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Carl Icahn Takes Up to a 6% Stake in Dell: Sources

Carl Icahn appears set to enter the fray over the leveraged buyout of Dell.

Scott Eells | Bloomberg | Getty Images

Trading sources said they were confident that Icahn had amassed a position in Dell that may approach 100 million shares, and would bring him to a roughly 6 percent ownership. Icahn is expected to file a 13D on Dell very soon and purchased his shares over the last two weeks as Dell's stock has traded near $14.

When reached for comment, Icahn said he wouldn't discuss Dell or any rationale he had for the investment. However, people familiar with the situation said Icahn has met with advisors for Dell's special committee and urged them to pursue a leveraged recap of the computer maker—rather than the $13.65 a share leveraged buyout by Michael Dell and Silverlake that has been agreed to.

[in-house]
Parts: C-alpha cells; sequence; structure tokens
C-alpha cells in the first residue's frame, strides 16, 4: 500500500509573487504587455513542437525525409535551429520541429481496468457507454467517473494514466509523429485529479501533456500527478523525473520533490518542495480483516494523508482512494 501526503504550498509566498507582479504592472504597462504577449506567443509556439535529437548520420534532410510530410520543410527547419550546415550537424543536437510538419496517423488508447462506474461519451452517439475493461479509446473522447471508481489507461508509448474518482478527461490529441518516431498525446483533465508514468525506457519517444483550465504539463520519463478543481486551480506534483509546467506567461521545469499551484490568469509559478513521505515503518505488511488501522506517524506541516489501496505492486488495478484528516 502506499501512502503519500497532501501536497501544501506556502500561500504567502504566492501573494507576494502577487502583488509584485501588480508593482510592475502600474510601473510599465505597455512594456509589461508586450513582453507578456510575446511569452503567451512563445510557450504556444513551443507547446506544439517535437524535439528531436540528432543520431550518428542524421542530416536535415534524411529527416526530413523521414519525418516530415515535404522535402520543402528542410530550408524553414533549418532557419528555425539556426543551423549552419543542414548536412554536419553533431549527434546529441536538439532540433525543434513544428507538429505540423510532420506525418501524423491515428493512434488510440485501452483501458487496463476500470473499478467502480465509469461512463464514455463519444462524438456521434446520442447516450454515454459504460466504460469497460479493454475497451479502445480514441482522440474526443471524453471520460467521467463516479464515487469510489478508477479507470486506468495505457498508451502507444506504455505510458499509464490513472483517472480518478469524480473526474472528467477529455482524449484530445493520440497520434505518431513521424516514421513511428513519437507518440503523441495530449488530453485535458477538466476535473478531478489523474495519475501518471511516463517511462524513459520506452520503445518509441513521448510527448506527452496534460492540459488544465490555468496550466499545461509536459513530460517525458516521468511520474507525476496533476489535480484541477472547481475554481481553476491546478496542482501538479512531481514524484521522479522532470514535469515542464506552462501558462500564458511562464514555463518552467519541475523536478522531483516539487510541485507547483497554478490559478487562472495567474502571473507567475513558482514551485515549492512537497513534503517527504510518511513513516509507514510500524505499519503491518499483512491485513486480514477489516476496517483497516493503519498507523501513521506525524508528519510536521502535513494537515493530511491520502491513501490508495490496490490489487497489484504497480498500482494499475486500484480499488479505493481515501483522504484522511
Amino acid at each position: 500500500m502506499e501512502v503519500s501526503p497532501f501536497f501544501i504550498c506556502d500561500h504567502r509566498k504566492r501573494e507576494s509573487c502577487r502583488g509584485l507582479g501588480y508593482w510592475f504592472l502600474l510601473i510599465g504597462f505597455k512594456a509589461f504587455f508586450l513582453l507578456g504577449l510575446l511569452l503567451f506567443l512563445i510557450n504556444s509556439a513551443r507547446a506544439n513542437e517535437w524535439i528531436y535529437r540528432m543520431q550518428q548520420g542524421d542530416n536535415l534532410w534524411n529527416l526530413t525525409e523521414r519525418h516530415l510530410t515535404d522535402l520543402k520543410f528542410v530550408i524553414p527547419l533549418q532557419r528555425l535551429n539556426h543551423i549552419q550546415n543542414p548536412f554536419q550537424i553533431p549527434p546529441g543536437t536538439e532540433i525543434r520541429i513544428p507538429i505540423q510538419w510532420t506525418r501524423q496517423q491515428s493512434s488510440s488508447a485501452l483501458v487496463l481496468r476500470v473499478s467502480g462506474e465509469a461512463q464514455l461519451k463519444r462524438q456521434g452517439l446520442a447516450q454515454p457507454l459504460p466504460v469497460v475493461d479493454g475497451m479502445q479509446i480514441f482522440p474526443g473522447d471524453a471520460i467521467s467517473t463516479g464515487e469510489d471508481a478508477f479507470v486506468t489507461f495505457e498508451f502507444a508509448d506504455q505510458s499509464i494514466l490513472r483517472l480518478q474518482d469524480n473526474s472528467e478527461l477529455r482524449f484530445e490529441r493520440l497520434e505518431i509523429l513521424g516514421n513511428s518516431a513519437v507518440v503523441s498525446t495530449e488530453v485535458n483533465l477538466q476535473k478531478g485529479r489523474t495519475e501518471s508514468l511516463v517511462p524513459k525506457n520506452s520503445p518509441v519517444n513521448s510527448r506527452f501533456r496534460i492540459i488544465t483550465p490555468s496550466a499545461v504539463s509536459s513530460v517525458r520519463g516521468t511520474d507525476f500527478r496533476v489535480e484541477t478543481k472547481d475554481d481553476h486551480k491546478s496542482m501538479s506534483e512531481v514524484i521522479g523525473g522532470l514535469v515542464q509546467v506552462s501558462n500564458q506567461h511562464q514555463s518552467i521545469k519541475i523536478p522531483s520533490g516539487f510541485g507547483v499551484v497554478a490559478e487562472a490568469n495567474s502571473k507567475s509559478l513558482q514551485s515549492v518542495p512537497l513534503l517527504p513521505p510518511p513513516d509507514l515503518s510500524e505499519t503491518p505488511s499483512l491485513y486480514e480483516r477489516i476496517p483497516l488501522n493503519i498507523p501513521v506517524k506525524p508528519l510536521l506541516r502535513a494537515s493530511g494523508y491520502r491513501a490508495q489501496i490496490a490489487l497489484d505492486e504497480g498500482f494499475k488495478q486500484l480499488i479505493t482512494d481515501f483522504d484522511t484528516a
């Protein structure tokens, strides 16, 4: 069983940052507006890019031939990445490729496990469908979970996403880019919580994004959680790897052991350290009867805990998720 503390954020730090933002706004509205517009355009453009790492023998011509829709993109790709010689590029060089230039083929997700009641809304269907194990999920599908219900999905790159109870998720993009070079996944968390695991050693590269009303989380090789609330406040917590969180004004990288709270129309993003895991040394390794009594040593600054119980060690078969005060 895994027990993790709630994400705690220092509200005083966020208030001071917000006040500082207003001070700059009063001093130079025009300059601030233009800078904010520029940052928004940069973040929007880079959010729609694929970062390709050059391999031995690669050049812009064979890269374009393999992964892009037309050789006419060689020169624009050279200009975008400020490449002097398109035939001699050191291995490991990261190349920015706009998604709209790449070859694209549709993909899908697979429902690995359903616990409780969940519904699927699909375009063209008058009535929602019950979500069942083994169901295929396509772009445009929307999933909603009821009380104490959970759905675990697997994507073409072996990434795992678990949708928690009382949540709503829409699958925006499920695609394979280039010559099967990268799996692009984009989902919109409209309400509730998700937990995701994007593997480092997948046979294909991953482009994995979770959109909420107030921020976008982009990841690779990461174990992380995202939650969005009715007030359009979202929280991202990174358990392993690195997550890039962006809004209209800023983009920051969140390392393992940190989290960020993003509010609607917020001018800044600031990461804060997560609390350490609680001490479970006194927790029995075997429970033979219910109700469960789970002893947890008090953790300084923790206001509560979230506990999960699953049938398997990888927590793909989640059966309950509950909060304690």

(Read More: Dell Panel: Sale Best Alternative for Shareholders)

Advisors to the special committee asked Icahn to sign a confidentiality agreement and join the go-shop process now being conducted by the special committee, but has yet to do so.

What is more likely is that Icahn will come out against the deal and argue in favor of Dell levering up its balance sheet to pay shareholders a significant one time dividend. That is the plan being espoused by Dell shareholder Southeastern Asset Management, which holds 8.4 percent of the company and is actively trying to organize shareholders to vote the deal down.

(Read More: Carl Icahn: Why I'm Betting on Herbalife)

That vote will require a majority of the shares not owned by Michael Dell to vote in favor and with Icahn potentially adding more heft to those opposing the deal, approval of the deal without a significant bump in price from the buyout party becomes less likely. Icahn has worked with Southeastern in the past on Chesapeake Energy, but there is no signs the two have been paired as yet on Dell.

(Read More: Icahn Buys 14 Million Shares of Herbalife for 12.98% Stake)

Dell's special committee had considered a leveraged recap among other things as it negotiated with Michael Dell and Silver Lake, but felt it was highly risky to take on such debt for a broad shareholder base given the potential downside in Dell's business.

-By CNBC's David Faber; Follow him on Twitter @DavidFaber

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